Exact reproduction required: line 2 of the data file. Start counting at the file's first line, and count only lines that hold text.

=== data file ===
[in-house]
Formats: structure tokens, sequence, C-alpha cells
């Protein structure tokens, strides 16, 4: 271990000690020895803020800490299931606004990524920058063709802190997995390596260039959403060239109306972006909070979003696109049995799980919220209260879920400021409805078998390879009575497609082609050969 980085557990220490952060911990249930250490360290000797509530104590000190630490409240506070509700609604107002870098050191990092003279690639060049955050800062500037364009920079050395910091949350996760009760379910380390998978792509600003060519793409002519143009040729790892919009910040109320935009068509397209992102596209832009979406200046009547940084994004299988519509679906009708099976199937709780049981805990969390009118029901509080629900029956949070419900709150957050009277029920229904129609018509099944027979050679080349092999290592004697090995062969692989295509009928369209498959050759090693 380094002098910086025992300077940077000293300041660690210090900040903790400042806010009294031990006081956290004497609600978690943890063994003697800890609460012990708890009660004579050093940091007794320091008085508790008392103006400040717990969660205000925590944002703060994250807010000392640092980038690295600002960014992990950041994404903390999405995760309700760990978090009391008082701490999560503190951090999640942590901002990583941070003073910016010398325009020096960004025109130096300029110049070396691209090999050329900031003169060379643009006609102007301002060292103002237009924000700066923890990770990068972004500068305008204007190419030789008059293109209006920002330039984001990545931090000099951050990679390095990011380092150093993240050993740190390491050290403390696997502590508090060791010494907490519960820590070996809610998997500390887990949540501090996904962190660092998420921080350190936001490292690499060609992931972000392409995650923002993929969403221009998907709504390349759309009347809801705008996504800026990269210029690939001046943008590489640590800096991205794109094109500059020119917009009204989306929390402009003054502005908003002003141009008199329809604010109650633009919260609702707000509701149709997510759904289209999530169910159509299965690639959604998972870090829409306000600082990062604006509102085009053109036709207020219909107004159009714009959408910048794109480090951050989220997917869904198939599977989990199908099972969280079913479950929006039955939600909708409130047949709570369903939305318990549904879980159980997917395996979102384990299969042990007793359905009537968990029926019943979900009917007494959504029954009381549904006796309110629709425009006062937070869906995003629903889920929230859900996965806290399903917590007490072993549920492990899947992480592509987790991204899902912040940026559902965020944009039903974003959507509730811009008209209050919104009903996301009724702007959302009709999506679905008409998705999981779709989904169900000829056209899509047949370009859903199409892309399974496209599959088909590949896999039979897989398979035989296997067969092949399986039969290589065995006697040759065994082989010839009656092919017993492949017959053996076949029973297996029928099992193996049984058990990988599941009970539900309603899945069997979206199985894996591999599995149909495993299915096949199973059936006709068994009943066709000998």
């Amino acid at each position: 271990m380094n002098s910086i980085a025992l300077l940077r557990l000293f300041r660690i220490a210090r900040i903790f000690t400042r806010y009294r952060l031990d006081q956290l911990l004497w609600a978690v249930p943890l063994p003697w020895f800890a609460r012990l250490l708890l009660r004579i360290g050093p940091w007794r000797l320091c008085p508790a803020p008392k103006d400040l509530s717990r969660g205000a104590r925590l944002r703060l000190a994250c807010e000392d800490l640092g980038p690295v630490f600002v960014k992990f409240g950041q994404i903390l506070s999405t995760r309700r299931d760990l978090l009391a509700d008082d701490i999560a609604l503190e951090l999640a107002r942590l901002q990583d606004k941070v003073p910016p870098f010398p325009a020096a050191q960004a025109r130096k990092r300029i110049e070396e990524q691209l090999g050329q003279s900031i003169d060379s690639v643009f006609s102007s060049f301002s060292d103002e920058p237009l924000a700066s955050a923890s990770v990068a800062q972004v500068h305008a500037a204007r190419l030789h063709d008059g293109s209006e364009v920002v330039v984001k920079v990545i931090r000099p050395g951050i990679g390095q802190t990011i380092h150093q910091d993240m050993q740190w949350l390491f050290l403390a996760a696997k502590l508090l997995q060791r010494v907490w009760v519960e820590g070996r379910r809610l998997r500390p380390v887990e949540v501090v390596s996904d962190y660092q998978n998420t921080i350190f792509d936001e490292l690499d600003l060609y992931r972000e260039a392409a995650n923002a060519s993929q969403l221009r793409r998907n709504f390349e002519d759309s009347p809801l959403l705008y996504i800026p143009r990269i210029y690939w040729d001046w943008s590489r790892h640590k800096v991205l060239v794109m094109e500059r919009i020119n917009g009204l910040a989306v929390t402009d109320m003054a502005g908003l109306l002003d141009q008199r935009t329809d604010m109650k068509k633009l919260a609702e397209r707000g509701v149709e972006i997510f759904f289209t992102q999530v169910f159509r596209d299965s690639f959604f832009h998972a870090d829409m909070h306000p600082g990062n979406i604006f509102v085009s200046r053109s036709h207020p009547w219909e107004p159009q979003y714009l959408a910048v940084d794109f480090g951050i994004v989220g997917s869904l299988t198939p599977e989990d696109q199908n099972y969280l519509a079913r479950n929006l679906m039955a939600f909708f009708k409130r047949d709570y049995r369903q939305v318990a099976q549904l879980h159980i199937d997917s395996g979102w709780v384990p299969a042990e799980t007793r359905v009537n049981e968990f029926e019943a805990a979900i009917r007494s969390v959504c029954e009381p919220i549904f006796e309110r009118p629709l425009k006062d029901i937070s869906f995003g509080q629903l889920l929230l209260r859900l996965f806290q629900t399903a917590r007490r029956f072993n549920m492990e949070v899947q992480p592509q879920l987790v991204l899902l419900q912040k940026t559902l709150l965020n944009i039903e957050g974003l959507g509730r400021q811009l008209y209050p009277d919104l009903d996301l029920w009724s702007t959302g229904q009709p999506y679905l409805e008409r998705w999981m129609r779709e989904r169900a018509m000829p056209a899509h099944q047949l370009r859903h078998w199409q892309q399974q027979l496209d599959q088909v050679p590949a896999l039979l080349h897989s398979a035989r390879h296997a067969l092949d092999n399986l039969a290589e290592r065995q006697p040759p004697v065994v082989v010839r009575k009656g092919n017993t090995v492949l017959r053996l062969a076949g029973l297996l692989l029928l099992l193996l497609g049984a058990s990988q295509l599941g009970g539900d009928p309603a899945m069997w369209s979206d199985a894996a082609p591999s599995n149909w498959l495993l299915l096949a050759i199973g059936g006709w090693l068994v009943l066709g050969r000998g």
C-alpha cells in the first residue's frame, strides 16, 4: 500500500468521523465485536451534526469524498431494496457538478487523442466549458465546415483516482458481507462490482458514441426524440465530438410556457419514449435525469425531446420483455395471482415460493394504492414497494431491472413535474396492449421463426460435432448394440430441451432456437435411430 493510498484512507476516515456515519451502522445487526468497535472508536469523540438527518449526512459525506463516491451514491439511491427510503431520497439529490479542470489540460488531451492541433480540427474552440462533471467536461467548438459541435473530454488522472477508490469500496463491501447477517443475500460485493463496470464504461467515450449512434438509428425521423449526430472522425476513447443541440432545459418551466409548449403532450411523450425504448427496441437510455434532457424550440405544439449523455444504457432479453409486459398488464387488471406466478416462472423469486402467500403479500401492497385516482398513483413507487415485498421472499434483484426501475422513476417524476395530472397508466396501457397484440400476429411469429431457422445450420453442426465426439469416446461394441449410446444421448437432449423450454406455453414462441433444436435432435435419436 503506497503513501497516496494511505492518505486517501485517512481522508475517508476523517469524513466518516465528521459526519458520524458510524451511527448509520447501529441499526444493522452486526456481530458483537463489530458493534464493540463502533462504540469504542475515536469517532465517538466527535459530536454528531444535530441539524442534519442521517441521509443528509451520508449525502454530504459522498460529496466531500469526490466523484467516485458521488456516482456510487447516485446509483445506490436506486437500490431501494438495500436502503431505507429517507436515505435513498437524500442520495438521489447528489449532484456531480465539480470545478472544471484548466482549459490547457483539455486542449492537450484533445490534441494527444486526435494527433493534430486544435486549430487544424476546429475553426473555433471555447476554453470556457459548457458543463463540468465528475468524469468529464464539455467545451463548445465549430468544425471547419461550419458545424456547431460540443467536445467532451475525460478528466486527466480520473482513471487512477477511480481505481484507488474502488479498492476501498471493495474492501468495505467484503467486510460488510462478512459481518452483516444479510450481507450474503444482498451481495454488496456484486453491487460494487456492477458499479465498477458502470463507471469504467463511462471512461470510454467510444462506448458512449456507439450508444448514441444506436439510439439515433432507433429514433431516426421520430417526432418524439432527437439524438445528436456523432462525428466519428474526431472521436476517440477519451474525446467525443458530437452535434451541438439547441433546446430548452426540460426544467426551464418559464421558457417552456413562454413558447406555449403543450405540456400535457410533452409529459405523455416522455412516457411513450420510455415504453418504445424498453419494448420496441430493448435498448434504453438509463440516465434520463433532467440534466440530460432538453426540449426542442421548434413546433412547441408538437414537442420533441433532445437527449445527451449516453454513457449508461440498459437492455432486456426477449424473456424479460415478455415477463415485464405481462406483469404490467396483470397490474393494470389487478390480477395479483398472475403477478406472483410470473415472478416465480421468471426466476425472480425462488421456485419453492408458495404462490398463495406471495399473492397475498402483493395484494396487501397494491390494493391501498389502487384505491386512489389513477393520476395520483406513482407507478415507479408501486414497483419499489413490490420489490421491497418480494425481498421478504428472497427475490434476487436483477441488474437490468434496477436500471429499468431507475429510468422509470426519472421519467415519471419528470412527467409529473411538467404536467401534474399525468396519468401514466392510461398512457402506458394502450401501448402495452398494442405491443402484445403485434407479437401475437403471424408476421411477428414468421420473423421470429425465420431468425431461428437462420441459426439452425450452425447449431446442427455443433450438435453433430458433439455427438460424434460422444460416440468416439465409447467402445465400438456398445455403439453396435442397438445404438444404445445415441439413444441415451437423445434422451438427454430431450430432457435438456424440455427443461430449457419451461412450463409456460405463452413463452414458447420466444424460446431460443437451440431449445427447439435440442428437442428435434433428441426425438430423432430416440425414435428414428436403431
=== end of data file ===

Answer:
Formats: structure tokens, sequence, C-alpha cells